In mathematics, we might have come across different types of functions such as polynomial functions, even functions, odd functions, rational functions and trigonometric functions, etc. In this article, you will learn about a new classification of functions called exponential functions and logarithmic functions.
What are Exponential and Logarithmic Functions?
Exponential Function Definition:
An exponential function is a Mathematical function in the form y = f(x) = b^{x}, where “x” is a variable and “b” is a constant which is called the base of the function such that b > 1. The most commonly used exponential function base is the transcendental number e, and the value of e is equal to 2.71828.
Using the base as “e” we can represent the exponential function as y = ex. This is called the natural exponential function. However, an exponential function with base 10 is called the common exponential function.
Learn more about exponential functions here.
Logarithmic Function Definition:
If the inverse of the exponential function exists then we can represent the logarithmic function as given below:
Suppose b > 1 is a real number such that the logarithm of a to base b is x if b^{x} = a.
The logarithm of a to base b can be written as log_{b} a.
Thus, log_{b} a = x if b^{x} = a.
In other words, mathematically, by making a base b > 1, we may recognise logarithm as a function from positive real numbers to all real numbers. This function is known as the logarithmic function and is defined by:
log_{b} : R^{+} → R
x → log_{b} x = y if b^{y} = x
If the base b = 10, then it is called a common logarithm and if b = e, then it is called the natural logarithm. Generally, the natural logarithm is denoted by ln.
Read more: 
Properties of Exponential and Logarithmic Functions
Some of the prominent features of the exponential functions are listed below:
 The domain of the exponential function is the set of all real numbers, i.e. R.
 The range of the exponential function is the set of all positive real numbers.
 The point (0, 1) is always on the graph of the given exponential function since it supports the fact that b0 = 1 for any real number b > 1.
 The exponential function is ever increasing; i.e., as we move from left to right, the graph rises above.
 For the large set of negative values of x, the exponential function is very close to 0; for example, the graph approaches the xaxis but never meets it.
These can be observed from the graph of an exponential function given below:
Some of the essential considerations on the logarithm function to any base b > 1 are listed below:
 It is not possible to derive a meaningful definition of the logarithm for nonpositive numbers, i.e. for negative numbers. So, the domain of the log function is the set of positive real numbers, i.e. R^{+}.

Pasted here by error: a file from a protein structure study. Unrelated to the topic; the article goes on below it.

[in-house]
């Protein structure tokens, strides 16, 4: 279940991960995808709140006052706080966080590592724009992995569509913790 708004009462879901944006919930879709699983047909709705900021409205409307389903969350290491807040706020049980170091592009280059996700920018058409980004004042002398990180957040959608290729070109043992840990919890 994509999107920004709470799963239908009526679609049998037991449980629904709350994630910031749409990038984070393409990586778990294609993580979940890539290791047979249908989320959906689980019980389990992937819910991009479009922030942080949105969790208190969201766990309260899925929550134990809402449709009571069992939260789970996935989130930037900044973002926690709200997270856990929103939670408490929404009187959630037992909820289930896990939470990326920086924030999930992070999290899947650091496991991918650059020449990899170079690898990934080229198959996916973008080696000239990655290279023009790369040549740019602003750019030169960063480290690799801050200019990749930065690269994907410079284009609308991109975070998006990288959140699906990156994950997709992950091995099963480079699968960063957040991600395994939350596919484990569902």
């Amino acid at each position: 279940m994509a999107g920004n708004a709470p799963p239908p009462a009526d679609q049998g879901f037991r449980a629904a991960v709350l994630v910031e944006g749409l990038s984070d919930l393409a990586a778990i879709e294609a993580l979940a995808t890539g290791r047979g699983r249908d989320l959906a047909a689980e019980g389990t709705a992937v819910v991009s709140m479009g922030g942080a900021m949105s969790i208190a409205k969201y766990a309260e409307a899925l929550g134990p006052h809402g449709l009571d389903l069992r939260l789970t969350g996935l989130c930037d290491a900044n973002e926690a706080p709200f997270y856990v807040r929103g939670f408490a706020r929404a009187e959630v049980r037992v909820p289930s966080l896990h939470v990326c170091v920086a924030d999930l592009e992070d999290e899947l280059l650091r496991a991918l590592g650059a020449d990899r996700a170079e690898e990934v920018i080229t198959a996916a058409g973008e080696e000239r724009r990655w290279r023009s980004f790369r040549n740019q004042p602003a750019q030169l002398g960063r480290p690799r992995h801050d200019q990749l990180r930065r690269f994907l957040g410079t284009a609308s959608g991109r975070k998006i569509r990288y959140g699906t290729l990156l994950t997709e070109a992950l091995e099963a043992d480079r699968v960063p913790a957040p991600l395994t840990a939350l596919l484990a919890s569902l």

The range of the log function is the set of all real numbers.
 The point (1, 0) is always on the graph of the log function.
 The log function is everincreasing, i.e., as we move from left to right the graph rises above.
 For the value of x quite near to zero, the value of log x can be made lesser than any given real number. That means, in quadrant IV, the graph approaches the yaxis but never meets it.
In the above graph of y = e^{x} and y = ln x, we observe that the two curves are the mirror images of each other reflected over the line y = x.
Rules of Exponential and Logarithmic Functions
Below are the rules of exponential functions and logarithmic functions.
Exponential Rules  Logarithmic Rules 


Exponential and Logarithmic Functions derivatives
The derivatives of exponential and logarithmic functions formulas are given below.
The derivative of e^{x} with respect to x is written as:
\(\frac{d}{dx}(e^{x})=e^x\)The derivative of log x with respect to x is written as:
\(\frac{d}{dx}(log\ x)=\frac{1}{x}\)Using these two formulas, we can derive other formulas by applying exponential and logarithmic rules.
 The derivative of eax with respect to x is: \(\frac{d}{dx}(e^{ax})=ae^{ax}\)
 The nth derivative of eax with respect to x is: \(\frac{d^n}{dx}(e^{ax})=a^ne^{ax}\)
Similarly, we can derive multiple formulas for the derivative of exponential functions.
Exponential and Logarithmic Functions Examples
Example 1:
Find the derivative of log (log x), x > 1, with respect to x.
Solution:
\(\frac{d}{dx}y = \frac{d}{dx}log(log\ x)\)Using the formula d/dx (log x) = 1/x,
\(=\frac{1}{log\ x}\ \frac{d}{dx}(log\ x)\) \(=\frac{1}{log\ x}. \frac{1}{x}\)Therefore, (d/dx) [log (log x)] = 1/(x log x).
Example 2:
Simplify: y = 13^{5}/13^{3}
Solution:
y = 13^{5}/13^{3}
Using the quotient rule,
y = 13^{5}/13^{3} = 13^{(53)}
= 13^{2}
= 169
Example 3:
Evaluate the derivative of the function \(y=e^{x^4}\).
Solution:
Given function is:
\(y=e^{x^4}\)Differentiating with respect to x,
\(\frac{dy}{dx}=\frac{d}{dx}(e^{x^4}) = e^{x^4}\frac{d}{dx}(x^4)=e^{x^4}.4x^{41}=4x^3e^{x^4}\)For more interesting concepts of mathematics, download BYJU’S – The Learning App today!